Cyber crime is rising at a disturbing rate in Australia and it’s clear that many people still don’t take it seriously. Australians on the whole don’t seem to feel that they are at risk of cyber crime, and therefore don’t take the necessary precautions to protect themselves from attack.

However, over six million Australians fell victim to some form of cyber crime in 2017, which is a 13% increase from the previous year! That’s more than one third of the adult online population.

What is cyber crime?

At the heart of it, cyber crime is a crime where computer or information communications technology form an integral part of the offence, or crimes directed at computers or other technology. This includes phishing scams, online fraud or identity theft, hacking or distributing illegal content.

Literally anyone can fall victim to this type of crime, Boomer or Millennial, individual or business.

How will cyber crime affect me?

Let’s put it this way. Hackers made away with $2.3 BILLION in total last year. That amounts to about $195 per victim. Maybe that’s a measly amount to you, maybe it’s not. But many victims would have seen a greater loss than that.

Don’t make the mistake of thinking you have no information valuable to hackers. With enough identifying information about you, attackers can exploit this knowledge to gain access to systems they otherwise could not. This could include your financial information, your business network, or your government identity.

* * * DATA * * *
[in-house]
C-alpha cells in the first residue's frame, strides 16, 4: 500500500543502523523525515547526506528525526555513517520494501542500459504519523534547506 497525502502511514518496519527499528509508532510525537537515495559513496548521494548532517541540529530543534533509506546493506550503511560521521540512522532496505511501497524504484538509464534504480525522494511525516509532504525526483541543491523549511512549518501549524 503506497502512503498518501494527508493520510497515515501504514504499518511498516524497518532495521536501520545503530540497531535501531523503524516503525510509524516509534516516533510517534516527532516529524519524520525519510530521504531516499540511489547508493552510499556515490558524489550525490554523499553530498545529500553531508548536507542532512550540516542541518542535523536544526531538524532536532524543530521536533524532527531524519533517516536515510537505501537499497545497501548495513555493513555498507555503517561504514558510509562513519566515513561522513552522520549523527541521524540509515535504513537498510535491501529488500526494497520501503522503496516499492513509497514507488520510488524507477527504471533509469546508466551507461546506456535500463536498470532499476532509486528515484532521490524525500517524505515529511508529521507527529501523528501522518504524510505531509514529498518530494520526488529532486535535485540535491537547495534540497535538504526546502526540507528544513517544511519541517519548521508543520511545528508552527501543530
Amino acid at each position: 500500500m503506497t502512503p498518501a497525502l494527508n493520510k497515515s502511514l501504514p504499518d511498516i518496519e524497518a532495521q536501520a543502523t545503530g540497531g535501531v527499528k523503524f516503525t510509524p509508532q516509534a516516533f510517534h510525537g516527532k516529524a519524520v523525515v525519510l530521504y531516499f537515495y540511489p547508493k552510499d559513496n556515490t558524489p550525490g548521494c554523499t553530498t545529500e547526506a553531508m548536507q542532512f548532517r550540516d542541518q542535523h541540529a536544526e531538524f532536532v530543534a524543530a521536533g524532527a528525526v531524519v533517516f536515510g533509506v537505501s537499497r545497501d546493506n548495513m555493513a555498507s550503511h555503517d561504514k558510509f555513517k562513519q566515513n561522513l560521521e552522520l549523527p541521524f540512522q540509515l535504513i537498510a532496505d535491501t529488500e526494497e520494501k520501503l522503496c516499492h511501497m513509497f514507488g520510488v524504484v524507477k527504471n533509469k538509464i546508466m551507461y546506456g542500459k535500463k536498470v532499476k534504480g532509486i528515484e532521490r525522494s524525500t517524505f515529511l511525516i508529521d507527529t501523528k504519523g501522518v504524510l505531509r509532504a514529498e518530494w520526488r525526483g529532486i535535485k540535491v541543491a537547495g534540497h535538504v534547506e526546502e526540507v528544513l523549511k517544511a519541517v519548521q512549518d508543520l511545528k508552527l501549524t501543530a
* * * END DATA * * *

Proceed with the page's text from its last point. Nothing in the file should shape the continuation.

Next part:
What causes these attacks?

Not taking cyber crime or identity fraud seriously is a real factor here. If you don’t take cyber crime seriously, then you don’t take the right precautions. We’re not talking about extreme cyber security measures, a lot of it comes down to common sense.

You are far more likely to be a target if you a) use the same password across different accounts and devices, and b) share your password with others. Simple things like logging out of your account when finished can help reduce risk. Be wary of logging in through public networks and be hyper vigilant about suspicious emails and phishy links.

How do I avoid falling victim to cyber crime?

We mentioned some steps you can take above to reduce your risk of being a victim. However, there are multiple things you can do to avoid being hit by cyber crime. You should always use security software on your PC, and your mobile devices should always have a PIN or password, and enable fingerprint ID if you have it.

Never share your password with others, utilise different passwords for different accounts, and change your passwords on a regular basis.

Take care with your online identity as much as you take care of your driver’s licence, Medicare card and passport. Passwords and online habits give away so much more than just your Facebook account, so take care.

If you having trouble working out the best way to approach cyber security, check out our Cyber Security Guide for Small and Medium Businesses.